Is your maintenance facility covered?

By Tim O’Bryan

INSURANCE BASICS ICONThe continuing series with Tim O’Bryan, president of Service Insurance Agency, Richmond, VA, turns its attention to the maintenance facility, specifically Garage Liability and Garagekeepers Legal Liability. Both are important policies to consider for any operator conducting third-party maintenance.

What are the essential elements of insuring a
maintenance facility?
There are two big policies: Garage Liability and Garagekeepers Legal Liability.
Garage Liability is similar to Auto Liability – it’s the liability that your work may have caused. For example: a garage owner or his/her employees are repairing another operator’s bus, but they make an error. An accident occurs and it can be traced back to that garage. In this case, the garage would rely on its Garage Liability insurance.
Garagekeeper’s Legal Liability covers more physical damage. In the previous example, one of the garage owner’s employees might back another operator’s vehicle into a pole – causing physical damage and calling for Garagekeeper’s Legal Liability insurance.

When should operators obtain Garage Liability and Garagekeepers Legal Liability insurance?
There are some carriers that will write standalone policies for Garagekeepers Legal Liability, while others write Garage Liability as a product of completed operations function of General Liability (GL) coverage.
It depends on the carrier but at the very least, if an operator is working on other companies’ buses, even if it’s just as a “Good Samaritan” and at very random intervals,  that represents an exposure. Operators should invest in, at minimum, a $1 million Garage Liability policy and/or have their GL insurance include Garage Liability with the necessary endorsements.
With Garagekeepers Legal Liability, insurance an operator should assess the most expensive vehicle their garage works on, then pick a limit to cover the potential total value of that vehicle. There is also a deductible that would apply, much like on their physical damage coverage.

Where should garage owners go for these policies?
Most major motorcoach insurance companies write their Garage Liability and Garagekeepers Legal Liability policies, because there’s a lot of “Good Samaritan” situations in the industry, for operators who only do this kind of work as a small percentage of their total revenue.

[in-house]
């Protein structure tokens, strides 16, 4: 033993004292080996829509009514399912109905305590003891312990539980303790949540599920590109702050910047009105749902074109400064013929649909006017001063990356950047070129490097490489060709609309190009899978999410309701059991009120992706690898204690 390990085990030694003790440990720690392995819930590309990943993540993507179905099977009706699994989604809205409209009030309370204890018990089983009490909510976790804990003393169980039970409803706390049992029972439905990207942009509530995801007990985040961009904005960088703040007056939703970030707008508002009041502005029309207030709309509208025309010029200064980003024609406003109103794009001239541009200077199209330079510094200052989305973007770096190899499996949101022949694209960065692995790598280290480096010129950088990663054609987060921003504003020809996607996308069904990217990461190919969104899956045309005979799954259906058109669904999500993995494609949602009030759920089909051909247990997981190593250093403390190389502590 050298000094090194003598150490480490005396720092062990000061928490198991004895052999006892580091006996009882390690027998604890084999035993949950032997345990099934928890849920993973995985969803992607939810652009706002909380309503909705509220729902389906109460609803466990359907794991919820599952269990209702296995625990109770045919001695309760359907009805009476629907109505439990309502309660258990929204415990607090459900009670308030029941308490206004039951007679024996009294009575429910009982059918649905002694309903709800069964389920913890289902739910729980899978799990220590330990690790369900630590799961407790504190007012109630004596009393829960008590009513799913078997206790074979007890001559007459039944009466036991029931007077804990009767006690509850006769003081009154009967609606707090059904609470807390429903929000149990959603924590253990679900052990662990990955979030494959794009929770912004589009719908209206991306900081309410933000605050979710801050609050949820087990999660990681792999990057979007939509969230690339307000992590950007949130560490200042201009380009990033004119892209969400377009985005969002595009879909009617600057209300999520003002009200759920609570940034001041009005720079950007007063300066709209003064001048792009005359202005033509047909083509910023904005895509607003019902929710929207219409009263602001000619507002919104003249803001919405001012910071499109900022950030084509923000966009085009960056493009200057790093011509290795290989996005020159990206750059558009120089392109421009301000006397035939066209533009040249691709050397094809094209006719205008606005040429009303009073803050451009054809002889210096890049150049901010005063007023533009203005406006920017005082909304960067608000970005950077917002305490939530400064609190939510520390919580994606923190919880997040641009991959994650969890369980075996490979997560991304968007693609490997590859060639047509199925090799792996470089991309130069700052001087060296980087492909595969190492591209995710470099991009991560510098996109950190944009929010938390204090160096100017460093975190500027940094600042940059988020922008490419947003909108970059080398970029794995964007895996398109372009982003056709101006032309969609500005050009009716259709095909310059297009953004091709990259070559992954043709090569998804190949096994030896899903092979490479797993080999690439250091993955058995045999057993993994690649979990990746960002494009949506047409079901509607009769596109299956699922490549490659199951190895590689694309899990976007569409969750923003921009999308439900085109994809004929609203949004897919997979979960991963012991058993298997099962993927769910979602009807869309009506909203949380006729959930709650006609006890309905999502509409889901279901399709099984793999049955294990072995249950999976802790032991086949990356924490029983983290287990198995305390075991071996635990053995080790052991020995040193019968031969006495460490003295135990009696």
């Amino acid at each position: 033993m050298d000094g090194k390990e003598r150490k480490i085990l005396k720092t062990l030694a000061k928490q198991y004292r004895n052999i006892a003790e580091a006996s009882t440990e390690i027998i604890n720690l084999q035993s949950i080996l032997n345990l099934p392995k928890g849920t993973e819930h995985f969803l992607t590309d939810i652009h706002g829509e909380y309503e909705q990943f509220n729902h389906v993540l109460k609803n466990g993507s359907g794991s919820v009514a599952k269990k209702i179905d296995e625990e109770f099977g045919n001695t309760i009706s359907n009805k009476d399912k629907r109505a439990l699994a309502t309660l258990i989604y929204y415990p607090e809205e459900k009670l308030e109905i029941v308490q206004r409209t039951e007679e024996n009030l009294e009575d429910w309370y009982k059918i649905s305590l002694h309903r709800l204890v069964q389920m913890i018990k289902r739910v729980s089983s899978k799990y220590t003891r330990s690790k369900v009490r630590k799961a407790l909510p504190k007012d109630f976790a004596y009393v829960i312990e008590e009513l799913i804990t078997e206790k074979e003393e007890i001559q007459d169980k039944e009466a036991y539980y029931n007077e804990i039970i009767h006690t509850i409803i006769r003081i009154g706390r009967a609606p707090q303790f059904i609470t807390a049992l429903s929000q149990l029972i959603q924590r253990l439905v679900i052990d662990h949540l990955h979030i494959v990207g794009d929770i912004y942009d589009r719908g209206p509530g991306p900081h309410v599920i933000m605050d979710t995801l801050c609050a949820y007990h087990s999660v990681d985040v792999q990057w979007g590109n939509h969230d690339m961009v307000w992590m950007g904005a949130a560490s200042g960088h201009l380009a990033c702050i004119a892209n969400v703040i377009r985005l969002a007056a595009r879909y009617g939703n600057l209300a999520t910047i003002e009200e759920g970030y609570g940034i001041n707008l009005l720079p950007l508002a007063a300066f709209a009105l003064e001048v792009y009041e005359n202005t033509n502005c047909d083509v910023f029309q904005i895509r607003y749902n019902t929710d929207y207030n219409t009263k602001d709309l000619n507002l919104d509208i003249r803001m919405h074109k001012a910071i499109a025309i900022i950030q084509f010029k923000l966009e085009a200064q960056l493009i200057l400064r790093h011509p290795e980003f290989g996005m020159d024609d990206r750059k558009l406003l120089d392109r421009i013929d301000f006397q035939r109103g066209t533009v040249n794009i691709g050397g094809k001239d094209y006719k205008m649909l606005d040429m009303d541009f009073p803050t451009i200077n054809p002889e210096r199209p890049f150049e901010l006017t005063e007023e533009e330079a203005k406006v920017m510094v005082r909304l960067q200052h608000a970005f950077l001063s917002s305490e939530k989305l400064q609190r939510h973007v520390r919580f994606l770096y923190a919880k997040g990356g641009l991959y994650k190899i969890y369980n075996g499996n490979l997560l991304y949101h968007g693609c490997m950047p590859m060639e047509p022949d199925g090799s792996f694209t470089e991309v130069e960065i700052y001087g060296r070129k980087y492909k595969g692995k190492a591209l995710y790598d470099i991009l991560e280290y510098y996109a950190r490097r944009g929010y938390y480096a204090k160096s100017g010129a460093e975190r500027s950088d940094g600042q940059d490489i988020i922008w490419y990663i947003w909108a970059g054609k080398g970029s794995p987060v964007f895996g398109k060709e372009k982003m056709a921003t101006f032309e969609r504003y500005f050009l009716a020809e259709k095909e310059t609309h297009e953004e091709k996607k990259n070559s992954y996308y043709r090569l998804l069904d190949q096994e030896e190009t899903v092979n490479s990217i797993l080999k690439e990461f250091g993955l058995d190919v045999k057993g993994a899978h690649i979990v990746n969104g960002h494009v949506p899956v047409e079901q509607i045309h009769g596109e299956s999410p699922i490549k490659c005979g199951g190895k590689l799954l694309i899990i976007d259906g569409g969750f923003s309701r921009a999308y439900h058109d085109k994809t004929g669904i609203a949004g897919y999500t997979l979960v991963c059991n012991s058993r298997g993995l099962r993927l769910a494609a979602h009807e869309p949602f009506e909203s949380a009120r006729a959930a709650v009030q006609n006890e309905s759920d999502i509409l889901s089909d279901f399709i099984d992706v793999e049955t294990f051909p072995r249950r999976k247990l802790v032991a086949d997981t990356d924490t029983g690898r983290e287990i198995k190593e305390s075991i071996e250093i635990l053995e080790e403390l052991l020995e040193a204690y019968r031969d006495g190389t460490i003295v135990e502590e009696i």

Everyone wants to help their neighbor, and it’s the right thing to do, but it leaves garages open to liabilities. Even if it’s just one third-party repair per year, think about coverage – or think about not doing it at all. There’s no third option.
“For-hire” garages, or even garages working on many different types of vehicles, should seek a traditional garage policy from a garage insurer, not a motorcoach package. If operators are doing major engine work or major brake work for other people, they need to get the proper insurance coverage.
Property coverage on the building is an obvious necessity. Worker’s compensation for garage personnel is also needed.
If garage work is subcontracted out, make sure all subcontracted employees are also covered.
No matter what, the people on the coach need to be properly insured – either through your policies or verified through their employer.

Tim O’Bryan serves as president of Service Insurance Agency. Since 1952, the company has been committed to the transportation industry. Service Insurance Agency strives to provide the most knowledgeable advice and personal service to all of its valued customers. Visit them online at